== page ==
This article describes responses to a questionnaire on current work practices and understanding of the management of dermal exposure issues in the workplace from members of the British Occupational Hygiene Society (BOHS) and the Australian Institute of Occupational Hygienists (AIOH). The survey comprised questions in four key areas: employment demographics, experience managing dermal exposure, knowledge of dermal exposure management, and opinions on professional knowledge gaps and preferred training methods. The survey was disseminated in 2016 in the UK and 2018 in Australia, with 116 and 114 responses from each jurisdiction, respectively. The majority of respondents had personally evaluated the risks of dermal exposure to chemicals (BOHS 92%; AIOH 86%), albeit infrequently (less than a few times per year). Occupational Hygienists reportedly adopted a range of strategies to control dermal exposure problems, including chemical elimination/substitution (BOHS 68%; AIOH 68%), changing work practices (BOHS 79%; AIOH 75%), and education (BOHS 77%; AIOH 83%). The use of gloves or other personal protective equipment remained the most commonly cited exposure control measure (BOHS 99%; AIOH 97%). While there appeared to be a good understanding of common dermal exposure workplace scenarios (e.g. isocyanate exposure in motor vehicle repair, solvent exposure during spray painting), the overwhelming majority of respondents wished to find out more about assessing the risks from dermal exposure to chemicals (BOHS 89%; AIOH 88%). The outcomes suggest ways to increase the competence of professionals in dealing with dermal exposure matters in the workplace, through mechanisms such as web-based guidance, interactive educational materials and webinars, as well as workshops and seminars.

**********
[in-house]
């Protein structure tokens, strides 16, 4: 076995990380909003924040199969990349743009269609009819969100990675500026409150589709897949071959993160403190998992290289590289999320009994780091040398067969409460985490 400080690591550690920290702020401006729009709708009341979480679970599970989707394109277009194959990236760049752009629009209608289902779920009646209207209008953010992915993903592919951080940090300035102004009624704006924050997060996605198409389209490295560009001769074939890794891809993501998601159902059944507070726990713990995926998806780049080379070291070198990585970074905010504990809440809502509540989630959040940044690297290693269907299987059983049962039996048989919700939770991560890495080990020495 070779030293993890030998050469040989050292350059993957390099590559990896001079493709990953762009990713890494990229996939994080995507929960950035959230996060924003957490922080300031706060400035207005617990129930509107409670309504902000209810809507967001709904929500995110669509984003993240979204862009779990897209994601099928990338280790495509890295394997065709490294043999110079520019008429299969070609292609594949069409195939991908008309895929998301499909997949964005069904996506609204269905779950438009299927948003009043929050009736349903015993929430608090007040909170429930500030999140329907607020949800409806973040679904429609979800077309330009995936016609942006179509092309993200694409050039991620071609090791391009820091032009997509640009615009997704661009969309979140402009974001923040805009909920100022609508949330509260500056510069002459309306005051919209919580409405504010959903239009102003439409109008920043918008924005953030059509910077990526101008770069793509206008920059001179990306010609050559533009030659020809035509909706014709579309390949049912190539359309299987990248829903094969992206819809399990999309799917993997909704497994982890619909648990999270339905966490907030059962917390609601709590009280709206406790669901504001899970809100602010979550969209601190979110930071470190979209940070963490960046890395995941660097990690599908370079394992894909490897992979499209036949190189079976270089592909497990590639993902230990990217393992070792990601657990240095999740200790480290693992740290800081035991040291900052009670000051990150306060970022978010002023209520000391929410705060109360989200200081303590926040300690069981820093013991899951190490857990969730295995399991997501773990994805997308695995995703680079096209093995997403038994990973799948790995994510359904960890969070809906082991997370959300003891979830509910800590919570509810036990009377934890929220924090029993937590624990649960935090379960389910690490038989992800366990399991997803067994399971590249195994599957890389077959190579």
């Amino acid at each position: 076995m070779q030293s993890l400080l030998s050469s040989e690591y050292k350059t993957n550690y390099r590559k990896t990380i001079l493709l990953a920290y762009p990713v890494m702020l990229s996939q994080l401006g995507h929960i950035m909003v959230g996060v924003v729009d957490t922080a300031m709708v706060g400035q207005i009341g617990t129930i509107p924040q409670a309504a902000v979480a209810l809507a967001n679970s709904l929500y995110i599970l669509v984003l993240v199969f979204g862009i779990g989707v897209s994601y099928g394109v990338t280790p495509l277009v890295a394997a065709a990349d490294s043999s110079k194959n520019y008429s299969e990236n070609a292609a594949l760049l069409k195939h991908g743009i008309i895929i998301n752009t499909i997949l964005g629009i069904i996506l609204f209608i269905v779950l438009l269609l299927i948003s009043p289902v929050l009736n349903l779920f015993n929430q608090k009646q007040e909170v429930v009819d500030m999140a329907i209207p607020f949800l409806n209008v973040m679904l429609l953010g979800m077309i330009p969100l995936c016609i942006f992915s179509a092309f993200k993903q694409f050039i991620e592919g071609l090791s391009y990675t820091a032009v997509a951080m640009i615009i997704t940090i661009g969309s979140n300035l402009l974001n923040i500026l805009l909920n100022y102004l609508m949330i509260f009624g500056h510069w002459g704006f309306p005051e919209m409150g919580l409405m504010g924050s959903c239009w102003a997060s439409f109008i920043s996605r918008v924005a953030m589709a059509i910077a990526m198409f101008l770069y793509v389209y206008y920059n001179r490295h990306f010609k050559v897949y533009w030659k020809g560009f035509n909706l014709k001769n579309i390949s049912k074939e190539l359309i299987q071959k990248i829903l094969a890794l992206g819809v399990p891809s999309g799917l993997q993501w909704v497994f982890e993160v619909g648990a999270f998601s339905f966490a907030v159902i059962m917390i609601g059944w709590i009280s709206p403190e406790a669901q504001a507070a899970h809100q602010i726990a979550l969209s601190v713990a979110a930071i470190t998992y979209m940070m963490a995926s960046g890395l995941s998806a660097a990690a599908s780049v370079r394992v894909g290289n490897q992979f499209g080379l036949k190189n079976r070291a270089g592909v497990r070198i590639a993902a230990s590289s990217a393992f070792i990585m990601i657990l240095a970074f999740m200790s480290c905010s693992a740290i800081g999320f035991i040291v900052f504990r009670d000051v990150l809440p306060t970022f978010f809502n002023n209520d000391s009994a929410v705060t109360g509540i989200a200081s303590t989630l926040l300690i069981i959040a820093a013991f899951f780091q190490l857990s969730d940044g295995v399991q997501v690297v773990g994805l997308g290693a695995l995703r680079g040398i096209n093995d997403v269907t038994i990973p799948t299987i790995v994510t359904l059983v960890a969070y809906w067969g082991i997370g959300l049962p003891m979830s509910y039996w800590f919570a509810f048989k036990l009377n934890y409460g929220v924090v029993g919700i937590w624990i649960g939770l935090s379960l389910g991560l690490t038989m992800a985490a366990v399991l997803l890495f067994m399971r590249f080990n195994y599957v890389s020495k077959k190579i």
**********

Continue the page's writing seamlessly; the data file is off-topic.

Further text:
- exposure controls
- knowledge and practice
- risk management
ASJC Scopus subject areas
- Public Health, Environmental and Occupational Health